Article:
Here’s the straight-ahead, Matt Damon and Jude Law version from The Talented Mr. Ripley. Listen to this one first, then treat yourself to Chet.

My Funny Valentine (The Talented Mr. Ripley)

The Keith Jarrett trio has a beautiful instrumental version here.

Happy Thanksgiving, Valentine.

Posted in Issues

Great Ideas 2

Let’s free health care from the shackles of capitalism.

Bill Clinton, vintage 1993:

Millions of Americans are just a pink slip away from losing their health insurance, and one serious illness away from losing all their savings. Millions more are locked into the jobs they have now just because they or someone in their family has once been sick and they have what is called the preexisting condition. And on any given day, over 37 million Americans — most of them working people and their little children — have no health insurance at all. And in spite of all this, our medical bills are growing at over twice the rate of inflation, and the United States spends over a third more of its income on health care than any other nation on Earth.

I would also like to free democracy from the shackles of capitalism, but I’m not sure that’s possible. Money makes the world go round.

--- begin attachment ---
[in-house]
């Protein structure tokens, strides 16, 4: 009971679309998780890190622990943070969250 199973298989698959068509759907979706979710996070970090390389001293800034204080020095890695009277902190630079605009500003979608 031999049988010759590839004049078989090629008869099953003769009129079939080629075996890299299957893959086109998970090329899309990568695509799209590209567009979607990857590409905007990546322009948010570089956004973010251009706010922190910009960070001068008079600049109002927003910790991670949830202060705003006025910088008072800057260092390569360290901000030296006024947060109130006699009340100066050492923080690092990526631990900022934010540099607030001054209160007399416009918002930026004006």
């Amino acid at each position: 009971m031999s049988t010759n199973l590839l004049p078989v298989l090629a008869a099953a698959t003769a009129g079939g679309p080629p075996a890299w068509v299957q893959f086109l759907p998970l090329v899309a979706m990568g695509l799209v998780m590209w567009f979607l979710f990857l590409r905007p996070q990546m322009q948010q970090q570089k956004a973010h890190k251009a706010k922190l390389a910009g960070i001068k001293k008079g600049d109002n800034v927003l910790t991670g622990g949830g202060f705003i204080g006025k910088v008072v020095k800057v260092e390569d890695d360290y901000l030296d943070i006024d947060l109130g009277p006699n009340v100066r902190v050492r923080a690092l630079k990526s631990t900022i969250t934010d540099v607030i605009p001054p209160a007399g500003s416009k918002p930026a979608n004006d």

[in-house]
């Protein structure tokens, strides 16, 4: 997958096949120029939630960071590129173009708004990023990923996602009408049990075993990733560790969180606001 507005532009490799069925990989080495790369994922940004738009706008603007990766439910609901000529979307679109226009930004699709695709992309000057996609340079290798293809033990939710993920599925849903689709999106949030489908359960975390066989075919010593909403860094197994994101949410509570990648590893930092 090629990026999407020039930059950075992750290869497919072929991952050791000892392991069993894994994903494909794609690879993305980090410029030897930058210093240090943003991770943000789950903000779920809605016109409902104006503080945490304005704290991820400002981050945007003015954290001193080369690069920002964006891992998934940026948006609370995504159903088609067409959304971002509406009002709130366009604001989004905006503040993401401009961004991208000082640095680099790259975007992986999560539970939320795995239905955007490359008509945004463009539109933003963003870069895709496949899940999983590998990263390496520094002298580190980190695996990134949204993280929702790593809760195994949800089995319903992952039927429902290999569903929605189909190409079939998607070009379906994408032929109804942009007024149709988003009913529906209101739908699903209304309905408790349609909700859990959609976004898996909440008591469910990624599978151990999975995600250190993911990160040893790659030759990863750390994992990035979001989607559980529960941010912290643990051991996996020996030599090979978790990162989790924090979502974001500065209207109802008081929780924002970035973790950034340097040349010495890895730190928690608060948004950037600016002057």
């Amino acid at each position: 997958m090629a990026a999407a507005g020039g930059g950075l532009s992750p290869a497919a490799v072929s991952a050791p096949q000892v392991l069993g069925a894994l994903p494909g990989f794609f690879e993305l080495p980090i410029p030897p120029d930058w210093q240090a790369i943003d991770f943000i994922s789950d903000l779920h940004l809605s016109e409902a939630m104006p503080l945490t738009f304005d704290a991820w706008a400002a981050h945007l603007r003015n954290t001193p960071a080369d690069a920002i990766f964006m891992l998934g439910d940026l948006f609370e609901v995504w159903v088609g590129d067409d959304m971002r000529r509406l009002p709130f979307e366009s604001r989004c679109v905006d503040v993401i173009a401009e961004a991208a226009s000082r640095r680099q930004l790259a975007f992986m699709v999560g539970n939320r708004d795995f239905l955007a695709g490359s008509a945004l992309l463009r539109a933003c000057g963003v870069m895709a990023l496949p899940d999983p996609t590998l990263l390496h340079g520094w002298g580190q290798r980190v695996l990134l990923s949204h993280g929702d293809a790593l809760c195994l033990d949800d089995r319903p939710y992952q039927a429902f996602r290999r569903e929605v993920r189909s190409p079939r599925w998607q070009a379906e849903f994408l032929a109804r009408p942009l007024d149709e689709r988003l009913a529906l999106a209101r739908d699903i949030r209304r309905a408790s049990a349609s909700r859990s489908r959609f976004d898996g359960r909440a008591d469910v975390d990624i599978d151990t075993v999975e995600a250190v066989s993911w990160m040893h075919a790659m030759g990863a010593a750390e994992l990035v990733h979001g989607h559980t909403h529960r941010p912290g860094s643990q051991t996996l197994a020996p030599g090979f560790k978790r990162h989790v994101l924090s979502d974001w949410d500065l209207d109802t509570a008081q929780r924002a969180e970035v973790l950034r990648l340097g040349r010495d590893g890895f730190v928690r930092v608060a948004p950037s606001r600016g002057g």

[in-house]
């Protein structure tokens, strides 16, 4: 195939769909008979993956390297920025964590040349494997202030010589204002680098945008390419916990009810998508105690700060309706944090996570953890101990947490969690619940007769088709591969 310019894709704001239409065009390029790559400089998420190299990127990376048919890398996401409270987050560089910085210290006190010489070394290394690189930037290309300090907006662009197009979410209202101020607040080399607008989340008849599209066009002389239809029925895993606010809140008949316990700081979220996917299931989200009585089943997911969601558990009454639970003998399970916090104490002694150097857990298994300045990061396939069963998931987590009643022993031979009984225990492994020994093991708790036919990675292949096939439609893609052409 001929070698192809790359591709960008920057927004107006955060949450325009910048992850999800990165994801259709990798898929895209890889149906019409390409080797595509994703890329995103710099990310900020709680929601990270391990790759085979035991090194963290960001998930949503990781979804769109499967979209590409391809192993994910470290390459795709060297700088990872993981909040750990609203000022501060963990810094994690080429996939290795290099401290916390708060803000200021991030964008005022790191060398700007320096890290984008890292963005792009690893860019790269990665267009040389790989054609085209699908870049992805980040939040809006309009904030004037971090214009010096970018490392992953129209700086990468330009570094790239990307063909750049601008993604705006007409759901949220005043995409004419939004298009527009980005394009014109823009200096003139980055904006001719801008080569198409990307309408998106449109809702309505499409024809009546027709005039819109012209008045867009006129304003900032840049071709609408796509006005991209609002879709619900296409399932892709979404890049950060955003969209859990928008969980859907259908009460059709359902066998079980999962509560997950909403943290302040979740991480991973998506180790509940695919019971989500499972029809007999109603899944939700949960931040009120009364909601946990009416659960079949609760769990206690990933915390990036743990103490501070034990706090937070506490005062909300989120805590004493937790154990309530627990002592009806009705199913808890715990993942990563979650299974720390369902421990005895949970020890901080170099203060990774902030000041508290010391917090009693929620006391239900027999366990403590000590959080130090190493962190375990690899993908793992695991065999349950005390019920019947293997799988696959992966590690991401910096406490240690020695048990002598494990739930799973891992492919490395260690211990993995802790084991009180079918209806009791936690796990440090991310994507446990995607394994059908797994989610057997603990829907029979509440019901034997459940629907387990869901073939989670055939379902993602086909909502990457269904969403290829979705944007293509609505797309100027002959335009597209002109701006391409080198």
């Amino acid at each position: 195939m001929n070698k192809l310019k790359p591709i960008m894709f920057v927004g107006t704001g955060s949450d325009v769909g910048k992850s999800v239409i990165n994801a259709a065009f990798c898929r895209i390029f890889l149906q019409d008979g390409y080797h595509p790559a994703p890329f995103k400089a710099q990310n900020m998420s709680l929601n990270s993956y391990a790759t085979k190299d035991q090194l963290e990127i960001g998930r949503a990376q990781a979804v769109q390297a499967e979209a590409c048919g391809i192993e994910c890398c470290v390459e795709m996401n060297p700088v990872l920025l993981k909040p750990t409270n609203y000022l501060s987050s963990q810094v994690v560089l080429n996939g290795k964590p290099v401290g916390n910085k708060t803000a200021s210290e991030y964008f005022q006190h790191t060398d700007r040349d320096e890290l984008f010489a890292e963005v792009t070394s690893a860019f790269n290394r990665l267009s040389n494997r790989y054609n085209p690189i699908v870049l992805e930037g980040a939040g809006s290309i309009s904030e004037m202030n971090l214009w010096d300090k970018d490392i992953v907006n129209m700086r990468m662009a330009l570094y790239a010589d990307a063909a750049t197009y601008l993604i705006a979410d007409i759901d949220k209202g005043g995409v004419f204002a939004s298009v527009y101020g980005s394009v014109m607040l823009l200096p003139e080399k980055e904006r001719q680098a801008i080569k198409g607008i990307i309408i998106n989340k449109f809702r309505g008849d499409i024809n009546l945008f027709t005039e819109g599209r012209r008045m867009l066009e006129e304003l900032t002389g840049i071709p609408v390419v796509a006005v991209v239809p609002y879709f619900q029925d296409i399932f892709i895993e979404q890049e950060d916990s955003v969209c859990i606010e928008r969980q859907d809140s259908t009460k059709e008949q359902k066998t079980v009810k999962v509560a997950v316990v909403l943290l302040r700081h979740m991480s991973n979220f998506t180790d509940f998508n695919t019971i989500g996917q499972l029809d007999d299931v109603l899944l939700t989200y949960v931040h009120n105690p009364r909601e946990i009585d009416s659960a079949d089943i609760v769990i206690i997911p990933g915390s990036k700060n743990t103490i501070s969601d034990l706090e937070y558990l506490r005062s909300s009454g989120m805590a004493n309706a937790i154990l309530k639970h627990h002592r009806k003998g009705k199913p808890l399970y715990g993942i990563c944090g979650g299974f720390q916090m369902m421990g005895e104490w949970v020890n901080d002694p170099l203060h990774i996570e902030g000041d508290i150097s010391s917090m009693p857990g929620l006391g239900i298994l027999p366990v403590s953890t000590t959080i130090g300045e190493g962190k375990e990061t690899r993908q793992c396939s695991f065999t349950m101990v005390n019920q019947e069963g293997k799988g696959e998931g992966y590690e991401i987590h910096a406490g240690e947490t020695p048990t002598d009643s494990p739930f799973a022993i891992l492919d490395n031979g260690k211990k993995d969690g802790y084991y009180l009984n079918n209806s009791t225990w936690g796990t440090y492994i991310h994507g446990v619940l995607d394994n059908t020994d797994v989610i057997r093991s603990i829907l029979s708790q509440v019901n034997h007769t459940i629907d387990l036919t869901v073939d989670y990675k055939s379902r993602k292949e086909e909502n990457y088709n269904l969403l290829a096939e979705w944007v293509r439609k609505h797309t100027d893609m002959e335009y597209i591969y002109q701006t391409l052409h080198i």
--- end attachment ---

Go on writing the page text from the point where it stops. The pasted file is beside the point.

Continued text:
– * – * – * –

My dad is having a 2nd surgery today for bladder cancer. He’s been nonchalant about it – a way of coping, I suppose. He keeps calling it “The Big C” and acting like there is no link between smoking and bladder cancer.

Posted in Issues, Quotes

Great Ideas 1

I’m going to do a series this week (though I don’t exactly have it all planned out yet). This week, I’m going to celebrate great ideas. I may not post every day, and I’m not going to provide the perfect exposition of the idea, I’m just going to hold them up and say, “See this one? This is a really good one.”

Today’s great idea is the separation of church and state. I bring this one up because I get squirmy when politicians end their speeches with, “And God bless America.” They all do it, even the Democrats, which bugs me more than when Republicans do it.